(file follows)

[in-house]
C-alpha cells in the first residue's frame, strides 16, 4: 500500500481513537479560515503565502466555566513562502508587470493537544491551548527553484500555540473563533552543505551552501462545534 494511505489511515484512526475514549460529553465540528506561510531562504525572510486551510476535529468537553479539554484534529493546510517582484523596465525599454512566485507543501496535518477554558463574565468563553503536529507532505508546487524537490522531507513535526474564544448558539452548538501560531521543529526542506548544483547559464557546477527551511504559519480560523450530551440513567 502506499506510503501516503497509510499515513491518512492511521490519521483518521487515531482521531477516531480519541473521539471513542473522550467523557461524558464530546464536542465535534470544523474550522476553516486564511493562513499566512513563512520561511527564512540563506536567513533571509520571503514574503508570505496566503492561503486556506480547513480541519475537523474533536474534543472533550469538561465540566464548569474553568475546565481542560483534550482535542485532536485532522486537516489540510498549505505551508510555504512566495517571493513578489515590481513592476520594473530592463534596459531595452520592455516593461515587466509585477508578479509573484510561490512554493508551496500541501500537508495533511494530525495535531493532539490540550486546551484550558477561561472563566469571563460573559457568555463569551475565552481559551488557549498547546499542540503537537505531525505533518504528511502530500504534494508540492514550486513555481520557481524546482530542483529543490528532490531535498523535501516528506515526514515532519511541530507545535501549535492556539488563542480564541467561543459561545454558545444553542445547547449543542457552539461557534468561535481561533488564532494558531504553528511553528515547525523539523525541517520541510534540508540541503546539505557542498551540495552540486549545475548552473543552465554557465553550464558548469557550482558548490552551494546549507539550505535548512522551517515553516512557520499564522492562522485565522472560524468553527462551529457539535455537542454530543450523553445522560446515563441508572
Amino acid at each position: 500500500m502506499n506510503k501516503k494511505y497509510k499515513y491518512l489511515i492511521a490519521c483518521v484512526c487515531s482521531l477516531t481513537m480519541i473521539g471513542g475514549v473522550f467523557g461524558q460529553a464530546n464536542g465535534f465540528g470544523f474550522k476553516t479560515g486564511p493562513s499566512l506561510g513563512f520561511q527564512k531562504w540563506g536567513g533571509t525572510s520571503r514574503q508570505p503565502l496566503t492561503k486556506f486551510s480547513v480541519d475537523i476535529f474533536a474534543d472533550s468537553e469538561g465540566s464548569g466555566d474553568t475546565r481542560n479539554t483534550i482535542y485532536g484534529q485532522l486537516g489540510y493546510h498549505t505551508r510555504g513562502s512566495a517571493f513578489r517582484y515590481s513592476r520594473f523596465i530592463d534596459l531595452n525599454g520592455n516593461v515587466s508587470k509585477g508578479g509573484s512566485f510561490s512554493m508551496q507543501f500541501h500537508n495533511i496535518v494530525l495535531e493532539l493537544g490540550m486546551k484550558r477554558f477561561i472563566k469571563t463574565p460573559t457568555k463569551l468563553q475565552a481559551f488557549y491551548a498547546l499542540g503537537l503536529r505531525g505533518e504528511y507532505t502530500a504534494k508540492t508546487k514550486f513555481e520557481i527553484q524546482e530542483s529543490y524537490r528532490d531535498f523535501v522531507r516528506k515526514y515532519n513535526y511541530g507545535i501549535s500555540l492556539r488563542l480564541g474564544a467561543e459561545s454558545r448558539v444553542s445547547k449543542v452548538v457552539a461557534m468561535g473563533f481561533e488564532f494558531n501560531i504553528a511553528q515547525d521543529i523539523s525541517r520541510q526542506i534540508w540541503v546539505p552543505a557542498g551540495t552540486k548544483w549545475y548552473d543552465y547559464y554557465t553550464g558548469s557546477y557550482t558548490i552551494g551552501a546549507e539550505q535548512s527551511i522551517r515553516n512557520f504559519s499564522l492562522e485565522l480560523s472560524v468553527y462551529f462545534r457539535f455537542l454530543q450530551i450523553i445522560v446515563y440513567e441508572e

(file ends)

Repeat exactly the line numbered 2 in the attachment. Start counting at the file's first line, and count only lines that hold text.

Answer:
C-alpha cells in the first residue's frame, strides 16, 4: 500500500481513537479560515503565502466555566513562502508587470493537544491551548527553484500555540473563533552543505551552501462545534 494511505489511515484512526475514549460529553465540528506561510531562504525572510486551510476535529468537553479539554484534529493546510517582484523596465525599454512566485507543501496535518477554558463574565468563553503536529507532505508546487524537490522531507513535526474564544448558539452548538501560531521543529526542506548544483547559464557546477527551511504559519480560523450530551440513567 502506499506510503501516503497509510499515513491518512492511521490519521483518521487515531482521531477516531480519541473521539471513542473522550467523557461524558464530546464536542465535534470544523474550522476553516486564511493562513499566512513563512520561511527564512540563506536567513533571509520571503514574503508570505496566503492561503486556506480547513480541519475537523474533536474534543472533550469538561465540566464548569474553568475546565481542560483534550482535542485532536485532522486537516489540510498549505505551508510555504512566495517571493513578489515590481513592476520594473530592463534596459531595452520592455516593461515587466509585477508578479509573484510561490512554493508551496500541501500537508495533511494530525495535531493532539490540550486546551484550558477561561472563566469571563460573559457568555463569551475565552481559551488557549498547546499542540503537537505531525505533518504528511502530500504534494508540492514550486513555481520557481524546482530542483529543490528532490531535498523535501516528506515526514515532519511541530507545535501549535492556539488563542480564541467561543459561545454558545444553542445547547449543542457552539461557534468561535481561533488564532494558531504553528511553528515547525523539523525541517520541510534540508540541503546539505557542498551540495552540486549545475548552473543552465554557465553550464558548469557550482558548490552551494546549507539550505535548512522551517515553516512557520499564522492562522485565522472560524468553527462551529457539535455537542454530543450523553445522560446515563441508572